94, Glasgow, Glasgow Herald Building, design for tower and part of façade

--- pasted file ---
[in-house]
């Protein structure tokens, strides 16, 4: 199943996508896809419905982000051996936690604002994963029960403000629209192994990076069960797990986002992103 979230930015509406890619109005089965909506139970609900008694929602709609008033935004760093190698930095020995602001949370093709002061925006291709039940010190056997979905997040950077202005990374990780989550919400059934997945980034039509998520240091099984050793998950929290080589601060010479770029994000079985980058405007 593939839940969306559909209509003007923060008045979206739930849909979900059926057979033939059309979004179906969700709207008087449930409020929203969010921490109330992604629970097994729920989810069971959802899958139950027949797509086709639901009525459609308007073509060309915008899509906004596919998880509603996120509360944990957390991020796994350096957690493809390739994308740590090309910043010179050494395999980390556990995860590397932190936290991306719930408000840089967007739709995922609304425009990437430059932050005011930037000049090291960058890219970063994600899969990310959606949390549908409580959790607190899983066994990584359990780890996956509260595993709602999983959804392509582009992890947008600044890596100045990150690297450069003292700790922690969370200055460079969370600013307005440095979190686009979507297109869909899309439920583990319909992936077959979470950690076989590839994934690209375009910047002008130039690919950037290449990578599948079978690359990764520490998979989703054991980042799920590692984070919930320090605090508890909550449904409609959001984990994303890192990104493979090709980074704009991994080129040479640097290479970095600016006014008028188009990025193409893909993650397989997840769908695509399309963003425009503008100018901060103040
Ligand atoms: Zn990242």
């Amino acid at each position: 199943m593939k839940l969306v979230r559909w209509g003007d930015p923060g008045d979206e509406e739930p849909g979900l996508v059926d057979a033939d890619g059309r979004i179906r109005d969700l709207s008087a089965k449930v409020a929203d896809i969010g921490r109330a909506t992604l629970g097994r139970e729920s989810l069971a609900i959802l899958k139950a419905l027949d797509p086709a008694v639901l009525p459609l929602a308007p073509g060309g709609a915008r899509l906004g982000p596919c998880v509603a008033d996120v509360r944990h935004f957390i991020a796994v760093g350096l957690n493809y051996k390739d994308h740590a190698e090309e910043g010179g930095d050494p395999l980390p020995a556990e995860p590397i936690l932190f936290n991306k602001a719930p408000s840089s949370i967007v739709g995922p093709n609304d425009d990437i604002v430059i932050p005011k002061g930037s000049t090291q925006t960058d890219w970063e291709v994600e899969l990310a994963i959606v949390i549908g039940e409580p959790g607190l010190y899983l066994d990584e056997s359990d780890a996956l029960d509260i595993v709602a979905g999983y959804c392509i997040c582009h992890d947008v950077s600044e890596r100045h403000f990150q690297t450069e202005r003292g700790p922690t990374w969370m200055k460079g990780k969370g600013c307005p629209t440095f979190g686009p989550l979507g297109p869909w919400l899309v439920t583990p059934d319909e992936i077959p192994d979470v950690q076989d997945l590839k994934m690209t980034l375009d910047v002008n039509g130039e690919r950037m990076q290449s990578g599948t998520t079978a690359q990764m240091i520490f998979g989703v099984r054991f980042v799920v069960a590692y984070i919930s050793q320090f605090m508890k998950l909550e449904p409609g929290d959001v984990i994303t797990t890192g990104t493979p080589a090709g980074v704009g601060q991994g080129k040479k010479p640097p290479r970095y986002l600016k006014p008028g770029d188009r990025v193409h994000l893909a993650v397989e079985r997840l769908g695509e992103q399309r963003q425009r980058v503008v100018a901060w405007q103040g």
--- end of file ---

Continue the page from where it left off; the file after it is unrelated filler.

The 1893-5 Mitchell Street extensions to the Glasgow Herald building were Mackintosh’s first major architectural scheme. Although there is a great deal of debate as to how much the design owed to Mackintosh and how much to his boss, John Keppie. Pages 94-96 give an insight into the development of the design. In this drawing Mackintosh has dignified the entrance with a columned portico, reminiscent of the entrance to Santa Maria delle Grazie in Milan (see p. 56); on the fifth storey there is a suggestion that Mackintosh was considering introducing a colonnade on the pattern of that of the Palazzo Guadagni which he had sketched in Florence. (Elaine Grogan, ‘Beginnings: Charles Rennie Mackintosh’s early sketches’ (London: Architectural Press, 2002) plate 31); the elaborate gables of the final design have not yet made their appearance on the sixth storey; the ground, first and second floors have round-headed windows; the triple-arched Italian Romanesque window on the tower is placed on the street frontage, rather than on the angle where it appears on later drawings; and the ogival cupola which crowns the tower is narrower and more squat than in the final design.
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